For the hotel team to succeed, asset managers and operators must work together to field the best players and maximize their potentials.
This third installment of the six-part series on asset management is focused on developing and maintaining a collaborative relationship between the asset manager and the operator.
There are two fundamental premises underlying the views expressed in this article:
- A collaborative relationship is more effective in optimizing results than an adversarial relationship; and
- there is nothing more important in developing a collaborative relationship than trust and mutual respect.
The opinion expressed in the first premise is based on successful application over many years, and in a variety of challenging situations. It seems, as well, to be commonsense because the asset manager and the operator should always be on the same team with respect to accomplishing what is in the owner’s best interests. If the individual members of a team are at odds with one another, performance will be suboptimal. This phenomenon is readily observable across many fields of endeavor, especially sports. If you, the reader, take an opposite view, it is probably not a good investment of time to read on; instead, I suggest reading “The Prince,” by Machiavelli or “The Art of War,” by Sun Tzu.
In establishing a collaborative relationship with the operator and the local management team, it is important for asset managers to acknowledge that the “asset” they are managing is not an inanimate object. The management companies, brands and property management teams on which they depend are made up of people. Thus, successful performance outcomes are derived, in large part, by effectively working with and managing people.
Think of it this way: Would any asset manager endorse—or even tolerate—a general manager who managed their staff through intimidation, threats, distrust, blunt force or dictatorial methods? Would they think it was a good idea for the GM to routinely go around their direct reports and give direction to supervisors and line-level employees? I seriously doubt that anyone with management experience would answer “yes.” So why would any asset manager think the best path to superior performance would occur when those same methods are applied to the operators, brands or local management teams they oversee?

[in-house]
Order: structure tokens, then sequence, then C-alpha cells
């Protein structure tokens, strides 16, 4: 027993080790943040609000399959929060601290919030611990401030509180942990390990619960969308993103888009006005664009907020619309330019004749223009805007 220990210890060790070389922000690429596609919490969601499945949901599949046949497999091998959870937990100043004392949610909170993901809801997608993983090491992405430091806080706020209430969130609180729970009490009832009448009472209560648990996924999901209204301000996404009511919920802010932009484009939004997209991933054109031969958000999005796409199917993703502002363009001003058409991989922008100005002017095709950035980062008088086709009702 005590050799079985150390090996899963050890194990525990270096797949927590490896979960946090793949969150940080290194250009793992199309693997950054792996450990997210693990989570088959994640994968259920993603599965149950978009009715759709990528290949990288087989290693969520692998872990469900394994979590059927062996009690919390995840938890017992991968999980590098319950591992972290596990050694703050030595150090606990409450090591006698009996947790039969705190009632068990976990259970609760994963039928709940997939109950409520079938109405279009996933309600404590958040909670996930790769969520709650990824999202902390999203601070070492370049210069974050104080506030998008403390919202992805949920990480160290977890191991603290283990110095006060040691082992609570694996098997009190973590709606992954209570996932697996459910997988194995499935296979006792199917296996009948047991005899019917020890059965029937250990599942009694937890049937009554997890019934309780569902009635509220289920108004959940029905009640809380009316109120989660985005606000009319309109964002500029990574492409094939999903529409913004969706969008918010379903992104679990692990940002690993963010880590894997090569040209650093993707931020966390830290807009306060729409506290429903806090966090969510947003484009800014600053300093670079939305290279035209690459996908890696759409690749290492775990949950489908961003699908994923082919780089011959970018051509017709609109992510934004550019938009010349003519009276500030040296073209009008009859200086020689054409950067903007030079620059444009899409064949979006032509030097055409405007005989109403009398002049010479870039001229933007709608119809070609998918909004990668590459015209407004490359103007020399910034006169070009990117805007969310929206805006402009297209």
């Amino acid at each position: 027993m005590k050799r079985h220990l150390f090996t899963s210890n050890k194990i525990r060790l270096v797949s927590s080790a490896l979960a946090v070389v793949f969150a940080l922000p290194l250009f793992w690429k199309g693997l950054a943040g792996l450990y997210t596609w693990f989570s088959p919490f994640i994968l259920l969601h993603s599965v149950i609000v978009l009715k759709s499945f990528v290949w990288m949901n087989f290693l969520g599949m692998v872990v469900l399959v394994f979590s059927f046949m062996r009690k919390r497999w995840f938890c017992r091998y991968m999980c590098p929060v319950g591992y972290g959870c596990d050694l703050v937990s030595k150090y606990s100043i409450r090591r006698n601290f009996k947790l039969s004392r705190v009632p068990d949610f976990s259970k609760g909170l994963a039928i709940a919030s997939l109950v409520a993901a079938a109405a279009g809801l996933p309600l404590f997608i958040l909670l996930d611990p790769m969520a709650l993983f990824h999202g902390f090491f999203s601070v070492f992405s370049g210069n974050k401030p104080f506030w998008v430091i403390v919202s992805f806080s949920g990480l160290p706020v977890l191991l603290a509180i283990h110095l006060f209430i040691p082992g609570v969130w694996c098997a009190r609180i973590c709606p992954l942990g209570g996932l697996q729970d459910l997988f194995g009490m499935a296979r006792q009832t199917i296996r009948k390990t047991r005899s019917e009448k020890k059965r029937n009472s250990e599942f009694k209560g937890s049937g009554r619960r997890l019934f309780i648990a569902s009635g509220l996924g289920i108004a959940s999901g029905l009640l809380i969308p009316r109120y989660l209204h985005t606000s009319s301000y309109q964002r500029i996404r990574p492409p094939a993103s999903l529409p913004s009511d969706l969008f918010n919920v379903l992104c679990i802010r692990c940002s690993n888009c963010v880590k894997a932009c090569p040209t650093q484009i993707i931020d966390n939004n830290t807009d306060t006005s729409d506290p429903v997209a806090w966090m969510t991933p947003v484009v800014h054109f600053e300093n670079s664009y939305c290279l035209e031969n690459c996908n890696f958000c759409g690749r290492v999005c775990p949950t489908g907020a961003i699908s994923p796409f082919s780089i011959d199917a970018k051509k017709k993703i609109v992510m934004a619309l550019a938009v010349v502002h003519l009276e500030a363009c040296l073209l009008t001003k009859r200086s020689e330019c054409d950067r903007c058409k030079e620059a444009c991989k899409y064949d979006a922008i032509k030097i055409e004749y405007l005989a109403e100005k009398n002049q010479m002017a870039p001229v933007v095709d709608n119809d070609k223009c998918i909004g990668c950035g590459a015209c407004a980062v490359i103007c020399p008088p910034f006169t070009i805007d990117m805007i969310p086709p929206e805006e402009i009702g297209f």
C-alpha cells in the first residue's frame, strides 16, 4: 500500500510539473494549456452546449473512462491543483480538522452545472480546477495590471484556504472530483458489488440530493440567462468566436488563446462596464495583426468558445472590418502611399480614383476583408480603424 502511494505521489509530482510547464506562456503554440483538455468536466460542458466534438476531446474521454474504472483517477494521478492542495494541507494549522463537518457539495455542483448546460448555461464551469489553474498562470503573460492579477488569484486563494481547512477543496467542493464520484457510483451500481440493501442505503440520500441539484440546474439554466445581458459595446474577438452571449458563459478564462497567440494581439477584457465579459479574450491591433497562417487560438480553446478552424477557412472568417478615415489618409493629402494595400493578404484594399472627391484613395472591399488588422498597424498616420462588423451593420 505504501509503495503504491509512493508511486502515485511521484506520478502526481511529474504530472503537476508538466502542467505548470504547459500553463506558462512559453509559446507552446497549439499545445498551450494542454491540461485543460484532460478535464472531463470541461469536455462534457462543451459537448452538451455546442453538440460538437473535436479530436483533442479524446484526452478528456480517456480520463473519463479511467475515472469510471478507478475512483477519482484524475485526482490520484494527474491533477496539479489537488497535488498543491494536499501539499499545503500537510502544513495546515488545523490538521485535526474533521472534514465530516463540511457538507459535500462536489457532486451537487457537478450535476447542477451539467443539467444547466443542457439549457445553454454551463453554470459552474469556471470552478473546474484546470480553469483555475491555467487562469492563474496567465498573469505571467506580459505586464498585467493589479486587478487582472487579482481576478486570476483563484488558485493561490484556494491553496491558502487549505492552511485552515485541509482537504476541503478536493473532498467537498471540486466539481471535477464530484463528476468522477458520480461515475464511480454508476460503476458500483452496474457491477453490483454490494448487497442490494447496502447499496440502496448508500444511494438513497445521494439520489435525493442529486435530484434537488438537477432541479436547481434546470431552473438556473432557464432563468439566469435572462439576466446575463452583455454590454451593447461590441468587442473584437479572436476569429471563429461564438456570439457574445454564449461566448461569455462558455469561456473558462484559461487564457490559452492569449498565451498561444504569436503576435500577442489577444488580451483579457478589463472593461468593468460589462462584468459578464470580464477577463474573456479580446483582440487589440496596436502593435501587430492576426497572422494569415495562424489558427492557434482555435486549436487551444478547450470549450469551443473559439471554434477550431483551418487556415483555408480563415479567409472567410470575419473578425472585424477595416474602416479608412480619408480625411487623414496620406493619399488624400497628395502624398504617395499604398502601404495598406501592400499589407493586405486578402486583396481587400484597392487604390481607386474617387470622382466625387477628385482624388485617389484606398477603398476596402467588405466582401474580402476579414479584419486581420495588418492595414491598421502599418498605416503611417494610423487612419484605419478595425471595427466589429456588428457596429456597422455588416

Collaboration means working through and with the operator—not around or over them. Collaboration is the pathway to mutual respect. Competence is essential – but competence without trust is an engine without fuel. (Of course, collaboration is a two-way street. More on that in parts two and four of this series.)
The best analogy for this type of collaboration is the relationship between a player and a coach in any environment where winning matters more than just participating. (The reason for that distinction is that in business, you don’t get a trophy for showing up.)
Winning coaches want the best athletes on their team. In the context of a competitive business environment, hotel management is the big leagues. Accordingly, it is not the job of an asset manager to turn “B” players into “A” players. Even the very best asset manager cannot demand, coax, cajole or coach exceptional performance from a weak property management team, or from a management team with weak members in key positions. And no management company (brand or independent) can offset the adverse impact of a weak property management team through regional or corporate oversight.